THE BLOG
11/24/2014 09:43 am ET Updated Dec 06, 2017

6 Things New Parents Need to Stop Doing Before They Lose Their Minds

JJ Keith

1. Taking too much advice.

I realize the contradiction: I'm advising people to take less advice, but hear me out. In my early days of being a mom, I took in way too much advice from parenting manuals, Dr. Google, and random people on message boards who -- I'm going to optimistically assume -- had malfunctioning caps lock keys. Some advice is good, but if you don't filter it, you will be overwhelmed. Besides, there isn't just one way to do this parenting thing.

2. Pretending that they're totally in control of their lives.

You just brought a new person into your life, and that person is a hell of a wild card. You can literally get shit on at any given moment. Babies are notorious for not sleeping when they're supposed to, massively overreacting to having to go to the grocery store, and generally being, well, selfish, which is their right, I suppose. It's not that your baby is the boss of your life now, but, well, your baby is kind of the boss of your life. At least for a while.

3. Trying to know what they're doing.

Any time I have gotten close to thinking I know how to be a parent, my kids have up and changed on me. I sort of had a grip on dealing with a new baby and then, welp, she learned to crawl -- totally new ball game. Once I finally learned how to put a baby to sleep, she started talking and I had to learn how to negotiate her to sleep.

And then I had another baby, one with a totally different personality, and I had to learn everything again -- from scratch.

4. Thinking that all babies are fundamentally the same.

Even fresh-out-of-the-oven babies have their own personalities. That's why no one parenting manual or technique will work for everyone. Some babies sleep through the night right away, and some seem to have mastered the sleep deprivation techniques outlined in the Bush-era torture memos. Some babies think tummy time is a blast, while others will react to being put on their bellies as if you just threw them in a lion's den. Some babies will hang out with you, quietly cooing while you read a book, and others seem to have mistaken you for a one-person vaudeville troupe obliged to provide constant entertainment. And then the next day they may be the opposite way. You know, just to keep you on your toes.

5. Planning too far ahead.

When I first became a mom, I had this crazy idea that I needed to figure out how to parent my daughter, not just as a baby, but through every stage of childhood. I distinctly remember holding my newborn and running my mouth off about how I didn't want her to have too many extracurricular activities when she was in school -- as if I had any idea about what it would be like to be the mother of a school-age child. That was dumb of me. Don't be dumb like me.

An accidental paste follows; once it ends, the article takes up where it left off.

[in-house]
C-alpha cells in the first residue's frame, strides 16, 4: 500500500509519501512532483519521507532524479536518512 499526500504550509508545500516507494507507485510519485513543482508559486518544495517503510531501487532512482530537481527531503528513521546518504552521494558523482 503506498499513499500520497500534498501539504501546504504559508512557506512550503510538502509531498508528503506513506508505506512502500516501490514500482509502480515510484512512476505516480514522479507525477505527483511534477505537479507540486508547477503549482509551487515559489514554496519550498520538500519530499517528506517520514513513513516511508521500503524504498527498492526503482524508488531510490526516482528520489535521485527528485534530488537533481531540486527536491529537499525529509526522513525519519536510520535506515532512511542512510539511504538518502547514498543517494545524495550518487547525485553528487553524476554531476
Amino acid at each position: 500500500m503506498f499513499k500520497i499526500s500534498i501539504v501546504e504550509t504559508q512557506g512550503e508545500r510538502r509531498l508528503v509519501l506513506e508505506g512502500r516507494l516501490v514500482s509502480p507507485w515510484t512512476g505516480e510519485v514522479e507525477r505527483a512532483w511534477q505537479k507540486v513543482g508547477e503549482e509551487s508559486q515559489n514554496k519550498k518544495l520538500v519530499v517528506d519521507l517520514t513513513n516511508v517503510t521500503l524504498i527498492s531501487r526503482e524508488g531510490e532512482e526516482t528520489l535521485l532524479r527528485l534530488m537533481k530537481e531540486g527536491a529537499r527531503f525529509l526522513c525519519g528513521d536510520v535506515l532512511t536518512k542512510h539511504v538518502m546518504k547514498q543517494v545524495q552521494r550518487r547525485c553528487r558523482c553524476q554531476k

I eventually realized that I was just going to have to wing it. There isn't space in any one person's brain to know all the things that a parent has to know over the course of their child's life. My youngest isn't even 4 yet, and I've already forgotten how to hold a baby. (Upside down by the feet, right?) My mind is too stuffed with what I need to know to keep my kids from looking and acting like they are being raised by wolves to be worried about how old they'll be when I let them have cell phones.

6. Comparing themselves to other parents.

It's so easy to look at other parents and beat yourself up. Yes, some moms look as lithe as a teenager on their way home from the hospital. Some parents never seem to lose their cool, even when cleaning baby vomit out of their hair. Others may seem ridiculously organized and not the least bit stressed by the demands of taking care of a baby. It's not that these people are phonies, it's that you're not seeing the whole truth.

Skinny Mom may have had hyperemesis gravidarum, which caused her to suffer dire morning sickness throughout her pregnancy. Organized Parent may have a short fuse and Patient Parent might be living in a house-shaped pile of dirty laundry. We are all a messy conglomeration of strengths and weaknesses, with none of us having it totally down and none of us being completely inept. No, we're all just partly inept. Welcome to parenthood.

This article originally appeared on Bookish.

JJ Keith has written about parenting for Salon, Reader's Digest, Babble, The Rumpus, Mamamia, The Hairpin, and several other websites. She lives in Los Angeles with her husband and two kids, neither of whom looks as if they are being raised by wolves (at least today). Read more from JJ at jjkeith.net and in Motherhood Smotherhood: Fighting Back Against the Lactivists, Mompetitions, Germophobes, and So-Called Experts Who Are Driving Us Crazy.

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